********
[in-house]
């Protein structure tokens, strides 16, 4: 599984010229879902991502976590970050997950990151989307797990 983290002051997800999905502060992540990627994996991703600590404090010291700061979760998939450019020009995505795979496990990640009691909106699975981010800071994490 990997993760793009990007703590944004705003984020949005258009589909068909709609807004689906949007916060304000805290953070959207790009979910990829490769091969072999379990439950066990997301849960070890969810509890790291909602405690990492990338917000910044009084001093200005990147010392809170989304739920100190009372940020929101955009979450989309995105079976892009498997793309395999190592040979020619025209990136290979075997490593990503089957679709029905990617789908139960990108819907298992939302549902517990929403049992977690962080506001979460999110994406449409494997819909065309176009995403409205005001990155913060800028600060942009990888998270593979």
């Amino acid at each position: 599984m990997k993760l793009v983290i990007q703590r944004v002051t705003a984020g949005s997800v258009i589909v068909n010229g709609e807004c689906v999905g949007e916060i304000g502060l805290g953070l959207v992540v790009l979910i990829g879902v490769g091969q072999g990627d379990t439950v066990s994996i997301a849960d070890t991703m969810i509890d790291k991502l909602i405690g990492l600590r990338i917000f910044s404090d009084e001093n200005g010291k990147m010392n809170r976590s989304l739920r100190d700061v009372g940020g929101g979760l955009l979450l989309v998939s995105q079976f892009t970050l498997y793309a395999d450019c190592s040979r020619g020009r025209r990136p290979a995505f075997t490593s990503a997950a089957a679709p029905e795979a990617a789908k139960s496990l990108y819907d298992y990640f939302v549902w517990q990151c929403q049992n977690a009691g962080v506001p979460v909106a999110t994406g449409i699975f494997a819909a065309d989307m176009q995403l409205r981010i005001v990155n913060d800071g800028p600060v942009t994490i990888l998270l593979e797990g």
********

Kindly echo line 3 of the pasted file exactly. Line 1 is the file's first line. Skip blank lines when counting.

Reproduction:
């Amino acid at each position: 599984m990997k993760l793009v983290i990007q703590r944004v002051t705003a984020g949005s997800v258009i589909v068909n010229g709609e807004c689906v999905g949007e916060i304000g502060l805290g953070l959207v992540v790009l979910i990829g879902v490769g091969q072999g990627d379990t439950v066990s994996i997301a849960d070890t991703m969810i509890d790291k991502l909602i405690g990492l600590r990338i917000f910044s404090d009084e001093n200005g010291k990147m010392n809170r976590s989304l739920r100190d700061v009372g940020g929101g979760l955009l979450l989309v998939s995105q079976f892009t970050l498997y793309a395999d450019c190592s040979r020619g020009r025209r990136p290979a995505f075997t490593s990503a997950a089957a679709p029905e795979a990617a789908k139960s496990l990108y819907d298992y990640f939302v549902w517990q990151c929403q049992n977690a009691g962080v506001p979460v909106a999110t994406g449409i699975f494997a819909a065309d989307m176009q995403l409205r981010i005001v990155n913060d800071g800028p600060v942009t994490i990888l998270l593979e797990g």